When North Korea, with backing from Red China and the USSR, invaded South Korea in 1950, the United States pushed the UN into supporting South Korea. We supplied about 90% of the military forces to stop a communist take-over of the entire Korean peninsula, which points like a dagger at the heart of our post-War ally Japan, the main location of our Far East military bases. Granted, this was entering a war, but one that responded to Soviet aggression, within the ambit of our containment policy. By demonstrating our readiness to back up diplomatic talks with military action, the Korean action strengthened our leverage in the long-term struggle with Soviet Russia.
President Kennedy didn’t seek UN approval for confronting Soviet vessels with our naval power in the 1962 Cuban missile crisis. Our Korean action a decade earlier no doubt played a role in Kruschchev’s decision to remove ICBMs from Cuba when President Kennedy stood up to him.
Iran’s leaders, in contrast, are contemptuous of Obama’s professions of comity with Islam and his many empty declarations that he will not permit Iran to get operational nuclear weapons. They know that they have little to fear from a president who is more concerned with Nobel Peace prizes and the platitudes of liberal-progressive internationalism than with honoring our long-standing obligations to protect our ally Israel.
In the debate with Vice President Biden, Congressman Ryan stated that Mitt Romney does not advocate going to war with Iran or with Syria. His point was that had Romney been president in 2009 he would not have ignored the Iranian student protests, as did Obama, but would have used a combination of naval power in the Persian Gulf and open support of the Iranian protestors to make credible our opposition to their drive toward nuclear weaponry. Presumably, in addition, we would have, behind the scenes, forced nations like Russia and Germany to choose between supplying military weapons to Iran and and facing some forms of economic or diplomatic loss on other fronts.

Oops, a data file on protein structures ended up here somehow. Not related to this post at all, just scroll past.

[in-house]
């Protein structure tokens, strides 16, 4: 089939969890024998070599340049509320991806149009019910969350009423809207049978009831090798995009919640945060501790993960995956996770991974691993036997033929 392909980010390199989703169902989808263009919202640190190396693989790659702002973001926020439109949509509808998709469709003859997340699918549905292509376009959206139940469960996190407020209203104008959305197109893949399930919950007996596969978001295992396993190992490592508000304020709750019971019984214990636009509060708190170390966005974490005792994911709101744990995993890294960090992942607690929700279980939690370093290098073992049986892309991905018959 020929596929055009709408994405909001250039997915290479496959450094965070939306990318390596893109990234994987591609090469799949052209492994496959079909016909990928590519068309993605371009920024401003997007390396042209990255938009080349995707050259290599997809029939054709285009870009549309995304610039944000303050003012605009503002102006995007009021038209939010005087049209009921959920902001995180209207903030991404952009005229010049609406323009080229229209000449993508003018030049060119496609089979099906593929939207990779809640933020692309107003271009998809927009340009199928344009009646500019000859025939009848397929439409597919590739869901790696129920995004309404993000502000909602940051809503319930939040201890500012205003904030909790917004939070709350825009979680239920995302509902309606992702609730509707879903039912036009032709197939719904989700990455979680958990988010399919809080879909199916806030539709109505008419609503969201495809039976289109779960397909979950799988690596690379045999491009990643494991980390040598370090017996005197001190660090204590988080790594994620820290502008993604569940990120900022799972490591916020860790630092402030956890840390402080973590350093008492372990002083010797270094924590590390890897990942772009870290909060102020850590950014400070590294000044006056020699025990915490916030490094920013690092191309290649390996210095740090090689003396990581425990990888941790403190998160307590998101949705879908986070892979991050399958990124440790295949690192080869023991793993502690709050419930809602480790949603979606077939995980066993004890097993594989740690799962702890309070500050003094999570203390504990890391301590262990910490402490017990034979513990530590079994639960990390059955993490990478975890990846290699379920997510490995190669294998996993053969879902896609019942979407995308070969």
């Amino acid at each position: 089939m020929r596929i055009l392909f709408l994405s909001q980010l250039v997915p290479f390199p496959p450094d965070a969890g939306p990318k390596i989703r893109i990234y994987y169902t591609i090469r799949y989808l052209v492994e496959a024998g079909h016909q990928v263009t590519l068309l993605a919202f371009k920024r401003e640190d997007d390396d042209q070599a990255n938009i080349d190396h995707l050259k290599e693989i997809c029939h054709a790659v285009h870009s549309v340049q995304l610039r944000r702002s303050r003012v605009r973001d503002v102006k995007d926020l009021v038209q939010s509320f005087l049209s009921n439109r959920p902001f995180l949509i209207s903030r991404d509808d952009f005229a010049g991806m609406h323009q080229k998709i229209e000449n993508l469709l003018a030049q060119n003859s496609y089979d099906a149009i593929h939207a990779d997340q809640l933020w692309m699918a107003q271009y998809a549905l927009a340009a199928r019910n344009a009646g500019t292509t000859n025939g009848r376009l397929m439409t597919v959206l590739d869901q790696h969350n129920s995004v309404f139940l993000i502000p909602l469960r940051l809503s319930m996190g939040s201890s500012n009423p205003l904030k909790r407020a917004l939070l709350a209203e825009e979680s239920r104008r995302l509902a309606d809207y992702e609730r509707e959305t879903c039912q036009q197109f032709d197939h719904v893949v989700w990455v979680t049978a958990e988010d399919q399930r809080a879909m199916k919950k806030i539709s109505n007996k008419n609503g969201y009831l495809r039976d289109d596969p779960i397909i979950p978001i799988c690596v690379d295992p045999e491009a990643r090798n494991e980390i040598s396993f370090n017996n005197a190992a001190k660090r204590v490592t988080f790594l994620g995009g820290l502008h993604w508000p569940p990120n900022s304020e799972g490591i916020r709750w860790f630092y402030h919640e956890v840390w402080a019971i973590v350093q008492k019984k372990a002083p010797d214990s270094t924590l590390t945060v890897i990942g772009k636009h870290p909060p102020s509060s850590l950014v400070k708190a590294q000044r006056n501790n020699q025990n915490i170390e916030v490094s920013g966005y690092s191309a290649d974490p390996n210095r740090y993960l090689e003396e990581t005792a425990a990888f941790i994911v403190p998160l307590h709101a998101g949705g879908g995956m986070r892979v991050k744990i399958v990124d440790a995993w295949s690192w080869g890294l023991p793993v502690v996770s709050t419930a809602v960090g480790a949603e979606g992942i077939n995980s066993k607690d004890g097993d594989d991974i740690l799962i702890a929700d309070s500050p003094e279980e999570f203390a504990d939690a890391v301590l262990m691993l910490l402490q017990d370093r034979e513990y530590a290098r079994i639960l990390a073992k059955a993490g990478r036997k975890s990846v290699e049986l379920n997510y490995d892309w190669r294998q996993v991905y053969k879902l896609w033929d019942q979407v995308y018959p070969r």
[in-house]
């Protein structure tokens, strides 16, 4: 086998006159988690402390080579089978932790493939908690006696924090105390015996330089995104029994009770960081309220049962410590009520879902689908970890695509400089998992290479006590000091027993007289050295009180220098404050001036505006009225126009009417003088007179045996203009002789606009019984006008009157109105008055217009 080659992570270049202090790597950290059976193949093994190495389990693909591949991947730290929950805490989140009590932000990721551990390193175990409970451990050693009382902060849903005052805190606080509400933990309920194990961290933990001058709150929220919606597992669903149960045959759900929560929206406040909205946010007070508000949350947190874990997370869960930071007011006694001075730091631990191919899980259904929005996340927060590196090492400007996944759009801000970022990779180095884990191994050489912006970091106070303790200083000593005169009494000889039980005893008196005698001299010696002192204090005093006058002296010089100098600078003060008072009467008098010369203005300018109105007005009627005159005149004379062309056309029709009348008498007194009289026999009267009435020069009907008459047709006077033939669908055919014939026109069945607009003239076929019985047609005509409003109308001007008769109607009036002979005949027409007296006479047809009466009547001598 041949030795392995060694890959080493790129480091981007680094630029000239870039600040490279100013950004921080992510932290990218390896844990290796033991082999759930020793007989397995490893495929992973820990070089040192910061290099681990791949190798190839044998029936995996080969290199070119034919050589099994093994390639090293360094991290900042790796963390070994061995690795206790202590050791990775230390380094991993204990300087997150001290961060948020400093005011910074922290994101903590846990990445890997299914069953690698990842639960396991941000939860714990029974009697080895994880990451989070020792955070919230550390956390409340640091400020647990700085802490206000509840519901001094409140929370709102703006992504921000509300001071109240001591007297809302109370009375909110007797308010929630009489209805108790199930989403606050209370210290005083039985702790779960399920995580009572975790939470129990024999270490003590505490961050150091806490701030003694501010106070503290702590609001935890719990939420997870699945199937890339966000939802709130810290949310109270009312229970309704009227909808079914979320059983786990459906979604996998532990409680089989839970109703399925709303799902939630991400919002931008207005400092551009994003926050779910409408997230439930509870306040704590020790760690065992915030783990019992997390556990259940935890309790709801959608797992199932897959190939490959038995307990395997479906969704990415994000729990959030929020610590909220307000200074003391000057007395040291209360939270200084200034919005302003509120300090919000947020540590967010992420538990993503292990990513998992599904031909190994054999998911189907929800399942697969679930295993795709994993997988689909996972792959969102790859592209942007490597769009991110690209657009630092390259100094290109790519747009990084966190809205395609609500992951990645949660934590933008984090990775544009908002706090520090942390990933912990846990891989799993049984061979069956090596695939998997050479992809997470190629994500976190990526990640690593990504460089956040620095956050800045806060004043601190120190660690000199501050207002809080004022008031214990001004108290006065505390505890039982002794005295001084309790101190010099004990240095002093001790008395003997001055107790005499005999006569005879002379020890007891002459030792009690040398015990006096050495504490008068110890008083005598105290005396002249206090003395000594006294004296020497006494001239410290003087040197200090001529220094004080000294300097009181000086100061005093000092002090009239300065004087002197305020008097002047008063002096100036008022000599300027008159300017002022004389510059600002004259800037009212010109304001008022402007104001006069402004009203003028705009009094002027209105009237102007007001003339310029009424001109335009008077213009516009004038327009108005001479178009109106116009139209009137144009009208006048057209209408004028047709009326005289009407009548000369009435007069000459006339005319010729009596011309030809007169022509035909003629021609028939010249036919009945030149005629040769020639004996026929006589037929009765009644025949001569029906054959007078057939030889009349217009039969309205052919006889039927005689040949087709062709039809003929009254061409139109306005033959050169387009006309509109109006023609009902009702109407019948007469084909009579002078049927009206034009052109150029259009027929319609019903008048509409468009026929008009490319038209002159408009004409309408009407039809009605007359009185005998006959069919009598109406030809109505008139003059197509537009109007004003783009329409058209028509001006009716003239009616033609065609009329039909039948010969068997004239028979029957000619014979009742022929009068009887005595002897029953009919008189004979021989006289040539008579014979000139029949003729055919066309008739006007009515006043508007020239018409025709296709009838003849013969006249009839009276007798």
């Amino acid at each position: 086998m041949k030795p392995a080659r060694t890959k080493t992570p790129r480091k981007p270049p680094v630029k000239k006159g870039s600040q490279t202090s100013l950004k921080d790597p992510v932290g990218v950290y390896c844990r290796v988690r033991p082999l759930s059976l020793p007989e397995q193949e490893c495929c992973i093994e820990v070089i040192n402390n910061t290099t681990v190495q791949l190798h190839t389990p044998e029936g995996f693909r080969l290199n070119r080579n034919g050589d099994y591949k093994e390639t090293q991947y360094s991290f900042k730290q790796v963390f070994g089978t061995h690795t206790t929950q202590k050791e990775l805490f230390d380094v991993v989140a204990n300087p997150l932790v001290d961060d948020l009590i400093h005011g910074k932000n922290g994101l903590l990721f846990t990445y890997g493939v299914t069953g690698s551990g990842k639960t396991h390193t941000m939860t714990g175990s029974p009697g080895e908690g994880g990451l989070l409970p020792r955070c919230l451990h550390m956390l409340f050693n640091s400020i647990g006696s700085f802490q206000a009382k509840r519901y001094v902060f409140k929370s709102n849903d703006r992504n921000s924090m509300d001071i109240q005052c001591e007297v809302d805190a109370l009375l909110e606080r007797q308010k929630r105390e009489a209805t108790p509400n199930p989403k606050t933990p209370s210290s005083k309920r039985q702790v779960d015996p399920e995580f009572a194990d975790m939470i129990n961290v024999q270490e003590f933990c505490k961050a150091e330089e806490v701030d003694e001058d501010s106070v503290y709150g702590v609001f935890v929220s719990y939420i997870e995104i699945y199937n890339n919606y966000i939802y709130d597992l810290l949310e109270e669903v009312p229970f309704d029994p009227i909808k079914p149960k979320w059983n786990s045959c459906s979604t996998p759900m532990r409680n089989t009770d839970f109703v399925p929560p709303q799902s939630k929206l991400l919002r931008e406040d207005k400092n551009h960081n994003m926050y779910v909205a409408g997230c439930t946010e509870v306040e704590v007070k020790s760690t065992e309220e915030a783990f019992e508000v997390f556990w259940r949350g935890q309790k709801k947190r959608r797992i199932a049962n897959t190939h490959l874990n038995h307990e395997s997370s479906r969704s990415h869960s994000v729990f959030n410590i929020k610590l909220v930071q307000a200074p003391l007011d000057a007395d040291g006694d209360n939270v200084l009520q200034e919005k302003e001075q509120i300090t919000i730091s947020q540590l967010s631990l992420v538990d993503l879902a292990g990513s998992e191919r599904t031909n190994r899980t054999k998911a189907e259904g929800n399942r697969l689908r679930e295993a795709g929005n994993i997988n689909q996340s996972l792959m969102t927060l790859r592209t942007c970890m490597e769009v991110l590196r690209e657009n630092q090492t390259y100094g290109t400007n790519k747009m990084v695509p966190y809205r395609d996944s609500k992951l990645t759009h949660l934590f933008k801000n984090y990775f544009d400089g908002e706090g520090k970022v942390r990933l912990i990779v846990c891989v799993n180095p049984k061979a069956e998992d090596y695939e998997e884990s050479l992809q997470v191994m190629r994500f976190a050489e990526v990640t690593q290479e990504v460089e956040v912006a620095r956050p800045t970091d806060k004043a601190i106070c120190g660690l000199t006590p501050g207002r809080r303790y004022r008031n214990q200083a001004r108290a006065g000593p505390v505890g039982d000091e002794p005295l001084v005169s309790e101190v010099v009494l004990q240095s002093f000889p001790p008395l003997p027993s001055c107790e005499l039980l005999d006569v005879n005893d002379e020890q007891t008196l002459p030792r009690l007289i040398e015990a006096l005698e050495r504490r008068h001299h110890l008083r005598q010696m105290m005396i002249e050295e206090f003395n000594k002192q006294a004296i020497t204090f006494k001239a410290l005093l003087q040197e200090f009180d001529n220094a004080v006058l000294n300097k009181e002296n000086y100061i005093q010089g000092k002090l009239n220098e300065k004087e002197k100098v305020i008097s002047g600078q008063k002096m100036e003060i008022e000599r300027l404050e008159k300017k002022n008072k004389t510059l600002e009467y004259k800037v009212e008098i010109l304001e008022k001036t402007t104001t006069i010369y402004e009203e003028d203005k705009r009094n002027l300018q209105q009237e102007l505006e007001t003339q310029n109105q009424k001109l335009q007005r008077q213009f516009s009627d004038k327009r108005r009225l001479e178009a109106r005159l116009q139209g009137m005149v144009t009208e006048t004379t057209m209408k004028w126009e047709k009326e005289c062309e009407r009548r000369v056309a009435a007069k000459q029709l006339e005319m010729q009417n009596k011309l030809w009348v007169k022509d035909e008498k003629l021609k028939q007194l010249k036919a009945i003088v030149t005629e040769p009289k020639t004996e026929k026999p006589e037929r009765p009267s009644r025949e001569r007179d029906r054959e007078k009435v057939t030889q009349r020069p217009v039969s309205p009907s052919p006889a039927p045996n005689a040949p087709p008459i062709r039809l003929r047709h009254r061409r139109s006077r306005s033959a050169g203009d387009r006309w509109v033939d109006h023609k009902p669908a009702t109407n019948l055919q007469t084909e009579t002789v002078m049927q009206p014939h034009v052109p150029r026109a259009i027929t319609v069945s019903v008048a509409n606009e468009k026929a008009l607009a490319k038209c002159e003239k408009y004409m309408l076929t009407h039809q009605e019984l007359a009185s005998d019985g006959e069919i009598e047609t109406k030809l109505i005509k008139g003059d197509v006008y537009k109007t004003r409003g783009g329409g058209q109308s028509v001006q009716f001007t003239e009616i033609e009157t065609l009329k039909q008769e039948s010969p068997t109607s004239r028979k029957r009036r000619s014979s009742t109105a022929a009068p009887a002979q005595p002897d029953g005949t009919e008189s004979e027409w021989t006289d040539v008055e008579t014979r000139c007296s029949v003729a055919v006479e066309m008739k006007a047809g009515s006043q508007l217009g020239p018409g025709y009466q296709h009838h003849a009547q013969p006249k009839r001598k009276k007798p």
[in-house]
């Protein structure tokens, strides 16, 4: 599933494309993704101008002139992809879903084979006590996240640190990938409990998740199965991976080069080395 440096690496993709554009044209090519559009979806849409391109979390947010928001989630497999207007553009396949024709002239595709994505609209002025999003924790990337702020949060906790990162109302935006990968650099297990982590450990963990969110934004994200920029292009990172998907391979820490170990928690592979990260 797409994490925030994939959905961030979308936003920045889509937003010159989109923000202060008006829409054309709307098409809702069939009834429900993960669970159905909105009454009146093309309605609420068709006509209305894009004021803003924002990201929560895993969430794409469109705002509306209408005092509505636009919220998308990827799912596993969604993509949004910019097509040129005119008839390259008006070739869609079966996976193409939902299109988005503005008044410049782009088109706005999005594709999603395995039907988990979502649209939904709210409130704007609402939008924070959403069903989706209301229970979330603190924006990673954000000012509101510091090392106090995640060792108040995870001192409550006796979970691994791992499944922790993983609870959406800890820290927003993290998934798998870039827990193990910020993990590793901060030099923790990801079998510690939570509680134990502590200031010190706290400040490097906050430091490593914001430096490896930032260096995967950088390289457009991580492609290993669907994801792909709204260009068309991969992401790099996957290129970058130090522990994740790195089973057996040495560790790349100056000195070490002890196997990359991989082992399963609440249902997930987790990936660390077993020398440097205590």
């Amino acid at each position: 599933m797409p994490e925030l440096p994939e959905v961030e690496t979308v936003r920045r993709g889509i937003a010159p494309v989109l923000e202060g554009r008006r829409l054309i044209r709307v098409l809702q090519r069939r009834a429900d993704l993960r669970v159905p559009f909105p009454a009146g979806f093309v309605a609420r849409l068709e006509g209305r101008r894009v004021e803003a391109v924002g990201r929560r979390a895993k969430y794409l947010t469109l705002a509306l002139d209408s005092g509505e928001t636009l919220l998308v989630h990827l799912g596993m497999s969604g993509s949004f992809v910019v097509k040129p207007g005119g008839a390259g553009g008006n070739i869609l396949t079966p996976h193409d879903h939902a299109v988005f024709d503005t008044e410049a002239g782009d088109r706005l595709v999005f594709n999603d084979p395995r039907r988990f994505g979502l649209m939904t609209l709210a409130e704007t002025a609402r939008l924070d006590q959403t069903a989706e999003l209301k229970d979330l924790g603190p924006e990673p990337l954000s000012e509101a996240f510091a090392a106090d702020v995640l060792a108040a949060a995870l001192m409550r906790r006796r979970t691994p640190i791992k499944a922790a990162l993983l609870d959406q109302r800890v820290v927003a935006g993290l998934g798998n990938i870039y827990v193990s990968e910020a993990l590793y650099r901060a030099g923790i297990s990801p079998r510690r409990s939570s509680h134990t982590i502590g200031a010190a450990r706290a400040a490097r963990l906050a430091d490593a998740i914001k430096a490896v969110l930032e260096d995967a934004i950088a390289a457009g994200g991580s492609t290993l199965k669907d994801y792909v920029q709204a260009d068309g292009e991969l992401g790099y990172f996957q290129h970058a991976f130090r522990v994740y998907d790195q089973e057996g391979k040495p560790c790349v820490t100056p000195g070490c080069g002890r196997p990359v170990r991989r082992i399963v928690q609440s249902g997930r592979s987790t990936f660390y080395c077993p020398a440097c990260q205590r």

We certainly would not have pursued Obama’s fatuous “reset” with Russia, in effect telling Putin that we would not try to stop his trouble making in the Middle East and his continual blocking of our diplomatic overtures in the UN and elsewhere.
If the Obama administration has a realistic grasp of foreign policy, there is little evidence of it.
Foreign policy requires a unifying principle for identifying our national interests and the means of protecting those interests, across an enormously wide and complicated set of geographic locations, each of which is always striving to protect its interests or to expand its hegemony.
Effective foreign policy is not making apologetic speeches. Nor is it creating a Potemkin facade of international moral support through the UN, the policy that Vice President Biden flourished as the “successful” actions of the Obama administration.
The Obama administration, in contrast to our bi-partisan policy after World War II, is significantly reducing our military capabilities even as China is building its naval power to threaten in the future our trade access to the Far East, which is economically the fastest growing area of the world. China probably has no intention of going to war with us, but outclassing our naval power in the Indian Ocean and the China Sea as they intend, will be a reverse replay of our containment policy with the USSR.
In the future, under Obama’s arms reduction plan, we will be forced to attack the Chinese navy if we are to honor our diplomatic promises to protect Taiwan from Chinese aggression. Japan will be pushed toward withdrawing permission for us to maintain our military bases there. Were we instead to maintain or increase our naval and air power in that region of the world before China’s navy attains a decisive advantage, we could forestall aggression by forcing China to choose between halting aggression or starting a war with us.